• Were you distracted at the time of your accident? If you were, for example, texting on your cell phone and consequently not paying attention to where you were walking or what hazards were in your path, your own negligence contributed to your slip, trip or fall.
  • Did you ignore a barrier or other warning that the property owner had placed near or around the hazard and simply keep walking to get where you wanted to go? In other words, did you assume your own risk?
  • Would a reasonable person have noticed and avoided the hazard that caused you to slip, trip or fall? In other words, were you yourself acting unreasonably?

In a comparative negligence state, the court will reduce the monetary award the jury gives you by the percentage of negligence it finds you responsible for. For example, if the jury decides to award you $100,000 but also determines that you were 42% responsible for your own slip, trip or fall, it will reduce your award by $42,000, leaving you with a revised damage amount of $58,000.

Proving Your Case

As in any lawsuit based on negligence, you must prove the following in slip and fall cases:

  • That the defendant, i.e., the property owner or manager, owed you a duty of care
  • That he or she breached this duty
  • That you suffered injury and consequent damages because of this breach
  • That the defendant’s breach was the proximate, i.e., main or only, cause of your injury and therefore your damages

Specifically, to win your slip-and-fall case you must prove at least one of the following:

  • That the defendant, i.e., the property owner or manager, created the hazard or dangerous condition that caused your slip, trip or fall.
  • The defendant knew about the hazard or dangerous condition and failed to take action to fix or correct it. Or attempted to fix the dangerous condition but failed to sufficiently alleviate it.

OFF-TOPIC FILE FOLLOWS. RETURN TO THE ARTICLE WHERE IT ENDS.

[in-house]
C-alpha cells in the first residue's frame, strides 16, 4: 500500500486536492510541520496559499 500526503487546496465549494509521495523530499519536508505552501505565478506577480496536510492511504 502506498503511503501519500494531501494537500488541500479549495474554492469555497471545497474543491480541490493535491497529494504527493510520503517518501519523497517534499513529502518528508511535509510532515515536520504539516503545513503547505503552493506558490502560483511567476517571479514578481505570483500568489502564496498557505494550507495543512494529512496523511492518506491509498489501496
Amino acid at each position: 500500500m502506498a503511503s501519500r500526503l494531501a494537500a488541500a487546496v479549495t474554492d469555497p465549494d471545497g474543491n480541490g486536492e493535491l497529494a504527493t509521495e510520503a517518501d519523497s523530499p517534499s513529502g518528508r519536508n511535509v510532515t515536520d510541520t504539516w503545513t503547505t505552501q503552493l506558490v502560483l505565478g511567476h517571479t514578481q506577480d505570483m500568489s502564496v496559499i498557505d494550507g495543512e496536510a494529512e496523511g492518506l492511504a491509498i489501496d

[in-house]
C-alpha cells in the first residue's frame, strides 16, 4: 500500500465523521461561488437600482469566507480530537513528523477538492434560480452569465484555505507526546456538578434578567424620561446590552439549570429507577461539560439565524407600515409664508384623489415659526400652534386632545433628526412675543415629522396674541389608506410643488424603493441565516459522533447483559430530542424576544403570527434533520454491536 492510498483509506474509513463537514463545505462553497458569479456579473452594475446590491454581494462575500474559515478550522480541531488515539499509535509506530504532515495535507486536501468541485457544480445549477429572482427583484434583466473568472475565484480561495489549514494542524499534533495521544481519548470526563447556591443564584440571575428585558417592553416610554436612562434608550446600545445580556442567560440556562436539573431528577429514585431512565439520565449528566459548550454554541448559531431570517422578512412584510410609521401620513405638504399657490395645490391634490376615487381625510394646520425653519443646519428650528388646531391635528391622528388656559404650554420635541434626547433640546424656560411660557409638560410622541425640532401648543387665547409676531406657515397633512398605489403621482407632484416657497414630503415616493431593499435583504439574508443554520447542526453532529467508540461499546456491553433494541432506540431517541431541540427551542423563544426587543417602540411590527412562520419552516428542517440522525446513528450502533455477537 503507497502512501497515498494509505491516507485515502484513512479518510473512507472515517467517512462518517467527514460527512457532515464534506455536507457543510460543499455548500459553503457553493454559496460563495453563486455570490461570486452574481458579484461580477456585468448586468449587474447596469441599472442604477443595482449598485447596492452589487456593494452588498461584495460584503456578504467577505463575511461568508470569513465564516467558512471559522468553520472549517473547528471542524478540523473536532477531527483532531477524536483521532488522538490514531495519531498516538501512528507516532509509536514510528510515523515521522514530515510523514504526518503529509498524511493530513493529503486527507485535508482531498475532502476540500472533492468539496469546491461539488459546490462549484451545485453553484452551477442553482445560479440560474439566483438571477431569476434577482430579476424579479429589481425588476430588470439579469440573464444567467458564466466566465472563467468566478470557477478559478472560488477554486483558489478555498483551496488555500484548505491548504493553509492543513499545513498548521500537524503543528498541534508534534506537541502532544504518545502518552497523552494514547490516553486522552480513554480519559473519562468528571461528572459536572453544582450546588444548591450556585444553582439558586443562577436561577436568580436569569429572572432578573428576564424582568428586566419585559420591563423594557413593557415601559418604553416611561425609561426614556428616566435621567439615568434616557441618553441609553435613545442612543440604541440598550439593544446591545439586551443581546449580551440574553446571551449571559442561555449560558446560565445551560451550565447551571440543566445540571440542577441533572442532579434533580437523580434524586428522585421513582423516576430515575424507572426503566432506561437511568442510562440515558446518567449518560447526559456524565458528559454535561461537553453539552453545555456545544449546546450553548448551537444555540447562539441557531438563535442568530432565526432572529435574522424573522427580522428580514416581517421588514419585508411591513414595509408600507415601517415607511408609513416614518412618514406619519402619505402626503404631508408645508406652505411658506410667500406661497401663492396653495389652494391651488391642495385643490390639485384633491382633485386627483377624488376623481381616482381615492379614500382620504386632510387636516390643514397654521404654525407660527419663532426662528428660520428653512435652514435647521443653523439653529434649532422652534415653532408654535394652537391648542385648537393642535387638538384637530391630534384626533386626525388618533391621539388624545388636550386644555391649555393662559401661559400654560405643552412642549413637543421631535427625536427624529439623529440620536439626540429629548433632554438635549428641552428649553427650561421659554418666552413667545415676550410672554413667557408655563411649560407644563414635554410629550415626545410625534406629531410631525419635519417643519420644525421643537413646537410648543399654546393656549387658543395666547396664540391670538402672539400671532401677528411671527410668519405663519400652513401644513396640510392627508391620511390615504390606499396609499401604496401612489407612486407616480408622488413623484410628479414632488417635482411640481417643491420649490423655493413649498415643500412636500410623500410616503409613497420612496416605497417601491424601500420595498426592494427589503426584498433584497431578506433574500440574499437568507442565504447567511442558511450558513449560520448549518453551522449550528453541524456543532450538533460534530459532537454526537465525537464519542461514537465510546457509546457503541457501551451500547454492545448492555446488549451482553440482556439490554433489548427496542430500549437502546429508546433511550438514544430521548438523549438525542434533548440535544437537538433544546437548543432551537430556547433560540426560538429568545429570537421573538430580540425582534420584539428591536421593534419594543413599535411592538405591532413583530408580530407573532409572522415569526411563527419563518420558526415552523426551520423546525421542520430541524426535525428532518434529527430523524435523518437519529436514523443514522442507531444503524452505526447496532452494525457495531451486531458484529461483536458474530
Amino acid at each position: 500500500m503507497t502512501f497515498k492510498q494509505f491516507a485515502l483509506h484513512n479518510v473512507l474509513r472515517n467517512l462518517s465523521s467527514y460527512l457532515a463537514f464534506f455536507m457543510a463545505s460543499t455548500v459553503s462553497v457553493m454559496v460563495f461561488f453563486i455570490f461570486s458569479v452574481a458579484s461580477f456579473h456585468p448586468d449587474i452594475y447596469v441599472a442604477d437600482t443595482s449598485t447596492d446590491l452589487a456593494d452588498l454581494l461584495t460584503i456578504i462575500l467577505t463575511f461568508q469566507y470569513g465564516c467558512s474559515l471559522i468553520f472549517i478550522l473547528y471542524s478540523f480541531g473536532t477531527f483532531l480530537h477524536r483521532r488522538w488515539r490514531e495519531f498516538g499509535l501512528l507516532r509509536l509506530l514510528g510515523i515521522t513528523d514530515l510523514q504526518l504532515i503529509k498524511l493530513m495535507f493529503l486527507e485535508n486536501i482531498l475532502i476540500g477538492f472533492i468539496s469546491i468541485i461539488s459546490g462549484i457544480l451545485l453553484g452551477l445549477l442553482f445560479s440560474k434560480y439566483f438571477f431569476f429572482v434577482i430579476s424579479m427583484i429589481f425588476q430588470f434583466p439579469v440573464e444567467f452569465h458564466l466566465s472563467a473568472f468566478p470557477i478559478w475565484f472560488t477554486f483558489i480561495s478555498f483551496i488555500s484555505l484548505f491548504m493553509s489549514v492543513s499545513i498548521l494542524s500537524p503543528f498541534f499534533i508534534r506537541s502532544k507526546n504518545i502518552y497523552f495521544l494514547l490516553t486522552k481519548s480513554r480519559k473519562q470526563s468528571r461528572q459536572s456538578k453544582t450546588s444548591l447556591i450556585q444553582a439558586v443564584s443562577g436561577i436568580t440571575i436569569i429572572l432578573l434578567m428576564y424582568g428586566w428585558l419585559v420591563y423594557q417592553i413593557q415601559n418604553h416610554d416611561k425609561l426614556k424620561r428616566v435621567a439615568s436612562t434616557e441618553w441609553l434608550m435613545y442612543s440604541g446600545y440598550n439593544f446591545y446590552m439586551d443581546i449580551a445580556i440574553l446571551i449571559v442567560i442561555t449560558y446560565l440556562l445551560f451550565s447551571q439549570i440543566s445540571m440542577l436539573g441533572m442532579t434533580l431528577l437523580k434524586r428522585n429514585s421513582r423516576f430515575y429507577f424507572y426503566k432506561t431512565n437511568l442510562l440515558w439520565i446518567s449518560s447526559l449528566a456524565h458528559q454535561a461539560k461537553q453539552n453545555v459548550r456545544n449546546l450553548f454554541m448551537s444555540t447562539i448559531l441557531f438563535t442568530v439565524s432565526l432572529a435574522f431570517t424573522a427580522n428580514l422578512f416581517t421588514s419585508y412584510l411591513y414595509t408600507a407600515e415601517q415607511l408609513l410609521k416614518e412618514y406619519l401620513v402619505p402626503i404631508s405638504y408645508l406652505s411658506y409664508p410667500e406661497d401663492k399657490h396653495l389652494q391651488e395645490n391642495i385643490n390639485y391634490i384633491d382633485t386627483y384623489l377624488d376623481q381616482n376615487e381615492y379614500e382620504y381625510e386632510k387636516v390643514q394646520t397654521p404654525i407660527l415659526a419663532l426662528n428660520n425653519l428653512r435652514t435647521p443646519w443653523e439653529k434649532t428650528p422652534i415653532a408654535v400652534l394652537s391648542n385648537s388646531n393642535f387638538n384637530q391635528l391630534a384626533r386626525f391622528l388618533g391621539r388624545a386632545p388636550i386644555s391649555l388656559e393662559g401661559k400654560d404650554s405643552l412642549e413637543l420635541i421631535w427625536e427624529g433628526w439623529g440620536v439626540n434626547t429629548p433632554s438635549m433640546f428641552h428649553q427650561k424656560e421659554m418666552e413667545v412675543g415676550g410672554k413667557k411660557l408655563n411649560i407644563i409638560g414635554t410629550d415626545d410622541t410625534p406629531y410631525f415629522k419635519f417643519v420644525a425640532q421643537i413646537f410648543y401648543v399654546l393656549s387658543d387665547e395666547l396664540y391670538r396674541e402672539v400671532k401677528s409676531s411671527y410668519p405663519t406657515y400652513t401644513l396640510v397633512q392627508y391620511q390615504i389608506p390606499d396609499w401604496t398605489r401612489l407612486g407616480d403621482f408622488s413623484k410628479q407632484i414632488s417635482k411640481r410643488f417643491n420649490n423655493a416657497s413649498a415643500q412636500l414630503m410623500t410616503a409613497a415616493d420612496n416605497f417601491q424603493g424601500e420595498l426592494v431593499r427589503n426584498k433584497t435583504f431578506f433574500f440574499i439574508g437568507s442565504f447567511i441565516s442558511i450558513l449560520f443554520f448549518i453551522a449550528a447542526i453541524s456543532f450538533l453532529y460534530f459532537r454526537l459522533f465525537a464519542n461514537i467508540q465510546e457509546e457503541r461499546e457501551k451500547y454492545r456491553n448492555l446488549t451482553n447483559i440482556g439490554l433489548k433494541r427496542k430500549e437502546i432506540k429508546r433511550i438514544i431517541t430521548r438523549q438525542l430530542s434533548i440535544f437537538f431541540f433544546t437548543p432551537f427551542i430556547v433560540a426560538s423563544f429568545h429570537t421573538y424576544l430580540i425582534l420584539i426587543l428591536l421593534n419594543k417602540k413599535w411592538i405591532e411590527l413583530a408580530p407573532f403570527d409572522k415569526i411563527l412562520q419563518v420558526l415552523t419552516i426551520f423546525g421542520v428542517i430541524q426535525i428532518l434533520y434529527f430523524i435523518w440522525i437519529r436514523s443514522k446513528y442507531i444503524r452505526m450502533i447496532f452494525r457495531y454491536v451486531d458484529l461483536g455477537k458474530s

• The hazard or dangerous condition had existed long enough that the defendant should have known about it and fixed it or warned against it.
  • It was reasonably foreseeable that the hazard or dangerous condition would pose a danger to legitimate visitors to the property.

Why You Need an Experienced Personal Injury Lawyer

Determining exactly who to sue and then proving causation and therefore liability in a slip-and-fall case can be a tricky proposition. This is why you need the advice, counsel and representation of a personal injury attorney experienced in slip-and-fall cases. He or she can help you sort through the possible defendants and decide which one(s) to sue. He or she can also help you gather the evidence. Like photographs of the scene, which are necessary to prove that the hazard or dangerous condition actually existed. Finally, he or she can help you determine the amount of damages you will ask for based on the severity of your injury, any lingering consequences you suffer from it, your medical and other bills to date and the amount of time you had to take off work to recover.